Construction of health facilities slowed in October, while other construction increased a little. Overall, health facilities construction starts declined 3.1 percent, versus an increase of 0.7 percent for other construction. Health facilities construction accounted for almost 6 percent of non-residential construction starts. However, while both private and public health facilities construction both declined, there was divergence between private and public non-health construction.
Construction of private health facilities dropped 3.3 percent, versus a drop of 2.1 percent for public health facilities. Private health facilities construction starts accounted for almost 8 percent of private nonresidential construction starts. Construction of private non-health facilities declined by 2.0 percent, while construction of public non-health facilities increased 2.9 percent. It looks like the government has finally pulled back spending on public and VA hospitals.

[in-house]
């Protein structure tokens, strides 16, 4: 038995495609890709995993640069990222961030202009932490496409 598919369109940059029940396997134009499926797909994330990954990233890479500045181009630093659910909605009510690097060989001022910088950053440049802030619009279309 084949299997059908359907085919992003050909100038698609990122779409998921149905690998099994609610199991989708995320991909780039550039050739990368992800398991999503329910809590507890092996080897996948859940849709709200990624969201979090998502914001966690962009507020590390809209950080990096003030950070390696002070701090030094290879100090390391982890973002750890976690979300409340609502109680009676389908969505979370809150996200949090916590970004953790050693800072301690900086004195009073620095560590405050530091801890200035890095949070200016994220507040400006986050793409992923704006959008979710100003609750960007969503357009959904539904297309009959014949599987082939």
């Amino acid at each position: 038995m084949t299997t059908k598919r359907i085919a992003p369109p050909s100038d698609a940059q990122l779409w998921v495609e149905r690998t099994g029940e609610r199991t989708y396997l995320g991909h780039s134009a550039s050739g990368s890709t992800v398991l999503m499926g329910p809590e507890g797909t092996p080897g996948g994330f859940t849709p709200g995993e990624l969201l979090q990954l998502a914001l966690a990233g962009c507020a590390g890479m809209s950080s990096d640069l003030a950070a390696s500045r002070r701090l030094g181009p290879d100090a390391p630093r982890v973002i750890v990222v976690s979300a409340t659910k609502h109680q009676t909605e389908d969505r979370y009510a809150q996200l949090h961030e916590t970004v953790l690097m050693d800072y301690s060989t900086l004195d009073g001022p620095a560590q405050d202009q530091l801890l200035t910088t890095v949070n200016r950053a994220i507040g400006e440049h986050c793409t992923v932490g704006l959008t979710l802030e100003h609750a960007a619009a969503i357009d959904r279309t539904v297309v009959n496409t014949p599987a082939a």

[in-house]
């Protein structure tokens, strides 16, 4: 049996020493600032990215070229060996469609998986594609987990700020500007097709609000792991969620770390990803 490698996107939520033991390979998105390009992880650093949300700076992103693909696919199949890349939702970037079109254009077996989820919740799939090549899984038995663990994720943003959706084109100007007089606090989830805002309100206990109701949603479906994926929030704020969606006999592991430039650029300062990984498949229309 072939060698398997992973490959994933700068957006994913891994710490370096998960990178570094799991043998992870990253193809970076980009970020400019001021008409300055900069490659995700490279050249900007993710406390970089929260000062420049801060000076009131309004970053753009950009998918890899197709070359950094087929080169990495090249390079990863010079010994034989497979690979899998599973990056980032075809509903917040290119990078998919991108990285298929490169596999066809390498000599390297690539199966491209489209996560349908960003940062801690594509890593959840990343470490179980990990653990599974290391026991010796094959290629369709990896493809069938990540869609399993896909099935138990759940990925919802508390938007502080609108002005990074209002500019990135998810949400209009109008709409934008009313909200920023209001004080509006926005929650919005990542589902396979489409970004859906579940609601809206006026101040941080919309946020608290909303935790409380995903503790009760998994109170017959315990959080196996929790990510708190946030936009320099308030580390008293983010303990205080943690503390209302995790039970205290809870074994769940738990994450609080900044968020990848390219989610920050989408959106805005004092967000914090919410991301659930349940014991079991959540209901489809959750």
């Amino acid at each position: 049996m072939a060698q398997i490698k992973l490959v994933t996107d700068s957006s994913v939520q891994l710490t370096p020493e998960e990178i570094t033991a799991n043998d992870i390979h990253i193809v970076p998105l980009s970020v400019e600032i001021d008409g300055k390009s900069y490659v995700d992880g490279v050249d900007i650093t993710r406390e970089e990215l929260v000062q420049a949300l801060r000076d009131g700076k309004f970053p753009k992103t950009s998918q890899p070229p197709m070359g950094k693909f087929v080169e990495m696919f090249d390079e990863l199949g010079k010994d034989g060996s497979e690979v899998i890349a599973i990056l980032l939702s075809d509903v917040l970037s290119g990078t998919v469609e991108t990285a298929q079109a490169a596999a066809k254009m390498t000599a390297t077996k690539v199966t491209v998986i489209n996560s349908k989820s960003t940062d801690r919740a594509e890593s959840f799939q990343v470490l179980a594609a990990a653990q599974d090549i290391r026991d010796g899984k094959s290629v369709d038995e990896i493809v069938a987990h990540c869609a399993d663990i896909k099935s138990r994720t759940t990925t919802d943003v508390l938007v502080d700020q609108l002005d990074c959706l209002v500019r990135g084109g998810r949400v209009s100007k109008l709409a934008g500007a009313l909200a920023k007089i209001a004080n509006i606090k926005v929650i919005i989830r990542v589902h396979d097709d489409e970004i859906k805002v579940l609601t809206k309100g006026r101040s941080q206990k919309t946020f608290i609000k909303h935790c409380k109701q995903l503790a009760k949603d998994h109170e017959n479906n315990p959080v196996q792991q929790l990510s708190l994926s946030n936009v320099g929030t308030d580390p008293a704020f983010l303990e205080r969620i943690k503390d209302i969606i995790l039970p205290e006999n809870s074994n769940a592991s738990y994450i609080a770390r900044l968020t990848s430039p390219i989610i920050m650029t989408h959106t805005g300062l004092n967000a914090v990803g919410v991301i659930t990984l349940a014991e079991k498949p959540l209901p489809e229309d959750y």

(See Table I below the fold.)
For the twelve months ending last October, there was a significant difference in trend between private and public construction. Non-health private construction increased 4.8 percent, but private health facilities construction only 2.2 percent. On the other hand, non-health facilities public construction dropped 0.7 percent, but public health facilities construction increased by 0.6 percent.
Overall, health construction rose 1.9 percent, versus an increase of 3.4 percent for non-health construction. This suggests investors are nervous about future revenue growth in hospitals and other facilities.